In the two decades after the end of the Cold War, intellectual interaction between Russia and Europe has intensified. It has not, however, prompted a common conversation. The focal point "Russia in global dialogue" seeks to fuel debate on democracy, society and the legacy of empire. [more]

Ukraine in focus
Ten years after the Orange Revolution, Ukraine is in the throes of yet another major struggle. Eurozine provides commentary on events as they unfold and further articles from the archive providing background to the situation in today's Ukraine. [more]

Eurozine BLOG

On the Eurozine BLOG, editors and Eurozine contributors comment on current affairs and events. What's behind the headlines in the world of European intellectual journals?
Eurozine Gallery: TIME top ten photos of 2014
Massimo Sestini's aerial shot of a boat containing at least 500 people attempting to cross the Mediterranean Sea, included in the current exhibition in the Eurozine Gallery, has been named one of the top ten photos of 2014 by TIME magazine. [more]

A master of the daily grind
On Sunday 30 November, Turkish publisher Osman Deniztekin died, just a few weeks after having been diagnosed with leukemia. He was 65. In memoriam. [more]

Time to Talk     click for more

Time to Talk, a network of European Houses of Debate, has partnered up with Eurozine to launch an online platform. Here you can watch video highlights from all TTT events, anytime, anywhere.
Dessislava Gavrilova, Jo Glanville et al.
The role of literature houses in protecting the space for free expression
This summer, Time to Talk partner Free Word, London hosted a debate on the role that literature houses play in preserving freedom of expression both in Europe and globally. Should everyone get a place on the podium? Also those representing the political extremes? [more]

Support Eurozine     click for more

If you appreciate Eurozine's work and would like to support our contribution to the establishment of a European public sphere, see information about making a donation.

Vacancies at Eurozine     click for more

There are currently no positions available.

Editor's choice     click for more

Felix Stalder
Digital solidarity
As the culture and institutions of the Gutenberg Galaxy wane, Felix Stalder looks to commons, assemblies, swarms and weak networks as a basis for remaking society in a more inclusive and diverse way. The aim being to expand autonomy and solidarity at the same time. [more]

Literature     click for more

Olga Tokarczuk
A finger pointing at the moon
Our language is our literary destiny, writes Olga Tokarczuk. And "minority" languages provide a special kind of sanctuary too, inaccessible to the rest of the world. But, there again, language is at its most powerful when it reaches beyond itself and starts to create an alternative world. [more]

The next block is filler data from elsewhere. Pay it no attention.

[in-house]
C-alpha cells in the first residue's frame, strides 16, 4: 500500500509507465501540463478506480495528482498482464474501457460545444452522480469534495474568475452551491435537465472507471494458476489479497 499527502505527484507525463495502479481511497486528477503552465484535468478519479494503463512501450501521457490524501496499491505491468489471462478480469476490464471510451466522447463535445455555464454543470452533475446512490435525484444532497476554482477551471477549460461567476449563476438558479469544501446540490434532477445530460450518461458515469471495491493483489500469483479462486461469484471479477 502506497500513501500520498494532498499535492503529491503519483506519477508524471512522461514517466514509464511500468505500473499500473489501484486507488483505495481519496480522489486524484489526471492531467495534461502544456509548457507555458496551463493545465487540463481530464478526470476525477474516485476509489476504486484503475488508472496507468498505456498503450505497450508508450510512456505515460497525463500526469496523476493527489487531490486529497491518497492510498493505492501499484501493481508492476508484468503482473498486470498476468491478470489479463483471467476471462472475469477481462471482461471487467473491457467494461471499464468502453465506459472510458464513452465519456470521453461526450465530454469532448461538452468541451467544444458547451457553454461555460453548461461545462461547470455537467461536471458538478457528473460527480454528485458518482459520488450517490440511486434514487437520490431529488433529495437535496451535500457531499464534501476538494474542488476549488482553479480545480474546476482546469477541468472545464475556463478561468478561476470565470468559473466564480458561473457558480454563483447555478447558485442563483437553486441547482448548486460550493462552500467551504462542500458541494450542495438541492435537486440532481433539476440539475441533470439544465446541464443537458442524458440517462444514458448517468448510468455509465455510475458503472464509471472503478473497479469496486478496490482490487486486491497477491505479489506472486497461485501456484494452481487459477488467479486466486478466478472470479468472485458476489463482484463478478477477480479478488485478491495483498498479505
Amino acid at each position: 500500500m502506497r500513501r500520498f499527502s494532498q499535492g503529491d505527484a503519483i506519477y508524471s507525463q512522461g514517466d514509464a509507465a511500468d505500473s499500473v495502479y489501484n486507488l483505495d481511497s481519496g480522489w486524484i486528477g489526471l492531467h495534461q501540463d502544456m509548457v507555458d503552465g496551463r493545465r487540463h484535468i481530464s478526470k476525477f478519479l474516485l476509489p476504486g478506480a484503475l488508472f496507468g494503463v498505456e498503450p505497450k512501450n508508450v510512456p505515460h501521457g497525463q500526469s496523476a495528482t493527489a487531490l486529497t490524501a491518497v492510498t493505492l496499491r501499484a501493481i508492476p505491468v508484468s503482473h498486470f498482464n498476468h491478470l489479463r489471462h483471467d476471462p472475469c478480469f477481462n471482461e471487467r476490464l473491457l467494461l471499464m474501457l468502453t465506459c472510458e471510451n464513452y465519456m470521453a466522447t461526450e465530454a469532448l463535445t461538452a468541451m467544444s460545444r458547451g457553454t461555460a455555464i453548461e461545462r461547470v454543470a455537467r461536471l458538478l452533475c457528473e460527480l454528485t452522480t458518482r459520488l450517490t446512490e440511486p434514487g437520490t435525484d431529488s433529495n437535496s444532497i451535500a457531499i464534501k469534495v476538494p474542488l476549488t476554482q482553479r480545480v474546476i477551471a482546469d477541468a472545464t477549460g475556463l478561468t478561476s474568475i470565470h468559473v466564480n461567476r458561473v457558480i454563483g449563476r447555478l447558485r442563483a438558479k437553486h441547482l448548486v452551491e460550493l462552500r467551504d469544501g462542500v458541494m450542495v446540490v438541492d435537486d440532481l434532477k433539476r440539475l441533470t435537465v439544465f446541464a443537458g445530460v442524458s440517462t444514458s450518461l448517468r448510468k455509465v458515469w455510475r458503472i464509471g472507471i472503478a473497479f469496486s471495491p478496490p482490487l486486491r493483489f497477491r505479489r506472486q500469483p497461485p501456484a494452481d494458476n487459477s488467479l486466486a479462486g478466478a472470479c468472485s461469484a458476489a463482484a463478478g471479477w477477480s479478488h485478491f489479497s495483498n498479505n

Piotr Kiezun, Jaroslaw Kuisz
Literary perspectives special: Witold Gombrowicz
The recent publication of the private diary of Witold Gombrowicz provides unparalleled insight into the life of one of Poland's great twentieth-century novelists and dramatists. But this is not literature. Instead: here he is, completely naked. [more]

Literary perspectives
The re-transnationalization of literary criticism
Eurozine's series of essays aims to provide an overview of diverse literary landscapes in Europe. Covered so far: Croatia, Sweden, Austria, Estonia, Ukraine, Northern Ireland, Slovenia, the Netherlands and Hungary. [more]

Debate series     click for more

Europe talks to Europe
Nationalism in Belgium might be different from nationalism in Ukraine, but if we want to understand the current European crisis and how to overcome it we need to take both into account. The debate series "Europe talks to Europe" is an attempt to turn European intellectual debate into a two-way street. [more]

Conferences     click for more

Eurozine emerged from an informal network dating back to 1983. Since then, European cultural magazines have met annually in European cities to exchange ideas and experiences. Around 100 journals from almost every European country are now regularly involved in these meetings.
Law and Border. House Search in Fortress Europe
The 26th European Meeting of Cultural Journals
Conversano, 3-6 October 2014
Eurozine's 2014 conference in southern Italy, not far from Lampedusa, addressed both EU refugee and immigration policies and intellectual partnerships across the Mediterranean. Speakers included Italian investigative journalist Fabrizio Gatti and Moroccan feminist and Nobel Peace Prize nominee Rita El Khayat. [more]

Multimedia     click for more
Multimedia section including videos of past Eurozine conferences in Vilnius (2009) and Sibiu (2007). [more]